June 2010 Archives

I bought a Nikon D5000 on April 14, 2009—the day it was announced. Amazon.com sent it by UPS and I had it in my hands on April 23, 2009. Quick delivery! I like Amazon.com.

While writing my fourth Mastering the Nikon® DSLR book in association with NikoniansPress and Rocky Nook, I needed a sample camera. My latest book is Mastering the Nikon D5000. The other books in the series are here.

My first impressions of the Nikon D5000 are that it's smaller than my Nikon D90, yet larger than my Nikon D3000. It actually fits my hand a little better than the D3000 does.

Honestly, it felt a little weird to me though. I'm used to hanging onto the considerable bulk of my Nikon D300s and D2x. So, at first I didn't think I would like the camera. However, that changed pretty quickly. The new tilt & swivel screen is a delight to use, after you get used to the idea.

Nikon D5000 with AF-S Nikkon 18-55mm F/3.5-5.6G VR Lens

I think that is where the weirdness came in. I'm used to viewing an image immediately after taking it, but when I'd do that with the D5000, I would look down and see the closed LCD. A little weird—but I got used to opening the LCD before shooting.

I can see how this swiveling LCD screen will be useful when shooting videos and pictures without drawing attention to myself. When you're looking down at your camera, most people will simply think you're adjusting it. The D5000 lets you take video or pictures on the sly. I like that! Street photography will be interesting with this camera. Also, when you want to shoot something close to the ground, or video from your seat, this swiveling LCD is a real benefit.

Image quality is simply outstanding. I can see no difference in the picture quality between my D300, D90, and D5000. For the money, this camera is a great deal. It has the most important features found in the Nikon D90, but in a smaller body.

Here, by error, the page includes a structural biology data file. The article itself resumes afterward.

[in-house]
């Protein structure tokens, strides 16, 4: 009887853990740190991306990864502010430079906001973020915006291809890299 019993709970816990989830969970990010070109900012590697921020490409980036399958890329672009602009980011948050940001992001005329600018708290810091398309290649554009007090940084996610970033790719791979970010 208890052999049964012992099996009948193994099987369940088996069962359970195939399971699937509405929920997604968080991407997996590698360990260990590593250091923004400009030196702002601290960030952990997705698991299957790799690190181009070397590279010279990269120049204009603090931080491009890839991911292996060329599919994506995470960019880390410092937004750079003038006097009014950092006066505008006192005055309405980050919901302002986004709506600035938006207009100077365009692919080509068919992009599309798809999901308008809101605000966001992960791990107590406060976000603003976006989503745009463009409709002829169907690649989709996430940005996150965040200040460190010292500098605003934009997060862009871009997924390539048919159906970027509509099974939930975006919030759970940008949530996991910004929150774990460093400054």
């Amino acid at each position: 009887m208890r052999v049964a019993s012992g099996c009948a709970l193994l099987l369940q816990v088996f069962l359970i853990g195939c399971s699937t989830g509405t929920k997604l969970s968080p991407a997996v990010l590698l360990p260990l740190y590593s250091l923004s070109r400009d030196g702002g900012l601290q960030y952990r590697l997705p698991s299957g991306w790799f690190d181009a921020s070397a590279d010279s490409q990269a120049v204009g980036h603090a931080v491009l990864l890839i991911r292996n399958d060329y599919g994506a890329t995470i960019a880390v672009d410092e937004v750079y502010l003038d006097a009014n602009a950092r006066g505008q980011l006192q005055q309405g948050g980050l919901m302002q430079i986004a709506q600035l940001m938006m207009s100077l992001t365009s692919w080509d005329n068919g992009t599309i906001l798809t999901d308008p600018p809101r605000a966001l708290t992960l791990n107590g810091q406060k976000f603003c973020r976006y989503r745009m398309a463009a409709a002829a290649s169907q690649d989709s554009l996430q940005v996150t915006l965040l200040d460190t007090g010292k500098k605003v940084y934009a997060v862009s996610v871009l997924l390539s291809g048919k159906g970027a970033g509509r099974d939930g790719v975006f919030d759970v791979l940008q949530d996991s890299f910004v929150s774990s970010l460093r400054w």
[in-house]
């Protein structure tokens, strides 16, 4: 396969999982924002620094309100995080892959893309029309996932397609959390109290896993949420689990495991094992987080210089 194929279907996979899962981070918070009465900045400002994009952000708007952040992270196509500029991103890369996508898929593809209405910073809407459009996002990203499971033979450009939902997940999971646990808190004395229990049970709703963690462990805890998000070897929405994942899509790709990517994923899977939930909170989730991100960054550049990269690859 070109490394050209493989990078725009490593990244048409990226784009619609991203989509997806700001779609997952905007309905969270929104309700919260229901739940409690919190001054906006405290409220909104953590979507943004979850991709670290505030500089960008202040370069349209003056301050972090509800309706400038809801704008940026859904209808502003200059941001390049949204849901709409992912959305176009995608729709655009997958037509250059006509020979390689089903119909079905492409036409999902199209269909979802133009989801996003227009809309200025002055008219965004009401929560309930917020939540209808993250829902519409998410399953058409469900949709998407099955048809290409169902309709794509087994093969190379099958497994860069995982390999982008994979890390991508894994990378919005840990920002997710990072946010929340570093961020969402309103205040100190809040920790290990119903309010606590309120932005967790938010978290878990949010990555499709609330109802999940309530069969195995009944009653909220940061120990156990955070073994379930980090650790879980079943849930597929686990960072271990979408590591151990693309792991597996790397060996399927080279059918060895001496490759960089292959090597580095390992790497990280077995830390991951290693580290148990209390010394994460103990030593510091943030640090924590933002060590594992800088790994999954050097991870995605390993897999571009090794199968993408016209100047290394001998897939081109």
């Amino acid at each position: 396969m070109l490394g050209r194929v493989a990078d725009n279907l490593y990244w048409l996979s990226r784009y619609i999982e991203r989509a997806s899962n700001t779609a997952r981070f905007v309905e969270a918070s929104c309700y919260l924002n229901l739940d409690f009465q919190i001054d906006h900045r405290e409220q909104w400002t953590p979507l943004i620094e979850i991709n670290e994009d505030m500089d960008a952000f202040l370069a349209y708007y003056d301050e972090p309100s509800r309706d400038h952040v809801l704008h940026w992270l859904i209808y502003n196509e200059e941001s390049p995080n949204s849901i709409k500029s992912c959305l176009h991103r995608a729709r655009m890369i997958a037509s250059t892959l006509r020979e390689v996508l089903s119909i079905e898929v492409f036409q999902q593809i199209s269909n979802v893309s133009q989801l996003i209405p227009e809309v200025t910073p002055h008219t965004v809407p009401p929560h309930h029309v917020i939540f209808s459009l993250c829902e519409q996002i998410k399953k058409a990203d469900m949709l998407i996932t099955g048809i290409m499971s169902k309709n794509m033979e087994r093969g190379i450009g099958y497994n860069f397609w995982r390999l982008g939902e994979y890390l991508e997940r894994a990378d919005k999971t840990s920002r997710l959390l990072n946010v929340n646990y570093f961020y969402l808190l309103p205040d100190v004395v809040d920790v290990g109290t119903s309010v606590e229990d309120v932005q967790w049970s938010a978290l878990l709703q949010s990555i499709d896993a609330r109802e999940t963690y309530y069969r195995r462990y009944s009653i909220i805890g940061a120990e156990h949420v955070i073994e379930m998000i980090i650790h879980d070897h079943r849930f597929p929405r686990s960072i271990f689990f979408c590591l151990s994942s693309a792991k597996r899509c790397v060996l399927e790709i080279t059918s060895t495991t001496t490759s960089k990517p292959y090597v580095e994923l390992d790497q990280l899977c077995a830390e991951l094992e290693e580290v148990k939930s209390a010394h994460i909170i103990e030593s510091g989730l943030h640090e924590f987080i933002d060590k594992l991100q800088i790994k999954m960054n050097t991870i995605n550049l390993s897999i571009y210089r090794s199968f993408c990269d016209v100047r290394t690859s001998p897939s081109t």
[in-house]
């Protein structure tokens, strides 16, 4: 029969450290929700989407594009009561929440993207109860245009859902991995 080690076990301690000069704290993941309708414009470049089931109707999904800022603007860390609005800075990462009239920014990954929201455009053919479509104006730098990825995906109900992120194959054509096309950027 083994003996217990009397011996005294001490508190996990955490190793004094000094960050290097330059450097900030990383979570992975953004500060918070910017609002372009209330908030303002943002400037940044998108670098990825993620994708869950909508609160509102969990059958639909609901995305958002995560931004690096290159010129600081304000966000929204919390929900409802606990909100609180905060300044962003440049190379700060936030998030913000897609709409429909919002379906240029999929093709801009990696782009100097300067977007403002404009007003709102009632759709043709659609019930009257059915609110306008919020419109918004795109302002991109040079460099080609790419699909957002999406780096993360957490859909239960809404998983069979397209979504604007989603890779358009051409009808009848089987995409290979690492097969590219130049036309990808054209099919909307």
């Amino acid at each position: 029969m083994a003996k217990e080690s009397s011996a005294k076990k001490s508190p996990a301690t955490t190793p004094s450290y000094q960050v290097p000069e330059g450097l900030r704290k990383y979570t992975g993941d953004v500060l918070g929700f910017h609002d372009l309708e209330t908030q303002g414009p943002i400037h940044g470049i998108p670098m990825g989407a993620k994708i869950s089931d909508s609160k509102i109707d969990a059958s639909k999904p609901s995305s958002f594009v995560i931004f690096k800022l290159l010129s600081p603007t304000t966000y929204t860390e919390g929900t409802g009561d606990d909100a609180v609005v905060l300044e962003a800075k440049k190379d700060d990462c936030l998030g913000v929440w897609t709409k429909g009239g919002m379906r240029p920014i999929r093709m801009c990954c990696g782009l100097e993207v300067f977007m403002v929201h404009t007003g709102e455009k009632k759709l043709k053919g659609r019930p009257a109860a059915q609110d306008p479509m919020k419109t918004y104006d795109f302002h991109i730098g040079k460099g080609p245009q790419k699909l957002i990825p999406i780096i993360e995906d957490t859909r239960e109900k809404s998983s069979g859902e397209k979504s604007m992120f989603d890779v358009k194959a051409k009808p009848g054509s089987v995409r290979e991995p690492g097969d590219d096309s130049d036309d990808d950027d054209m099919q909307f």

Nikon D5000 with screen flipped open

The 11-point autofocus is the same as the D90, and seems to work at about the same speed. The camera will shoot at 4 frames per second in case you want to shoot sports. It has full manual, aperture priority, shutter priority, and Programmed Auto (with Flexible program). You can take full control of the camera, or let it help you.

If I were someone coming over from the point & shoot world and were looking to buy a DSLR for the first time. The D5000 is a great choice! It has 19 scene modes for those who are unsure about using a DSLR.

These scene modes allow you to select from a list of shooting styles like Close up, Portrait, Lansdcape, Party, Sunset, Night portrait, Sports, Child(ren) and a whole bunch of other styles. The camera can't be beat for allowing a new photographer to get great images under nearly any circumstance.

CadesCoveHorses.jpgHorses in Cades Cove, Great Smoky Mountains, photographed with the D5000

In preparation for writing my new book, I used the D5000 in Cades Cove of the Great Smoky Mountains in Tennessee, USA. The images I brought home were excellent. I would take a few pictures, then do a three minute video segment. All day long I did both and had a great time in the process. Using video this way was a new experience for me. I love it!

The AF-S Nikkor 18-55mm f/3.5-5.6G VR lens is sharp as a tack. The Vibration Reduction (VR) works extremely well—I was able to handhold shots like the horses above—while making sharp images. I've become so used to VR that I don't want to shoot handheld without it, anymore. Why should I when VR is included with the lens at no extra cost?

Recently, I've found myself carrying the camera with me instead of the D300. It's small enough to fit into a briefcase or bag, and the power-level of this little jewel leaves little to be desired. I'm well pleased with the camera, and heartily recommend it to those wanting extra camera power and flexibility, along with an excellent video mode.

My book, Mastering the Nikon D5000, is in stock in printed, Kindle, and ebook formats. Be sure to look it up on Amazon.com, or in your favorite book store. Thanks for reading my blog.

Keep on capturing time...
Darrell Young

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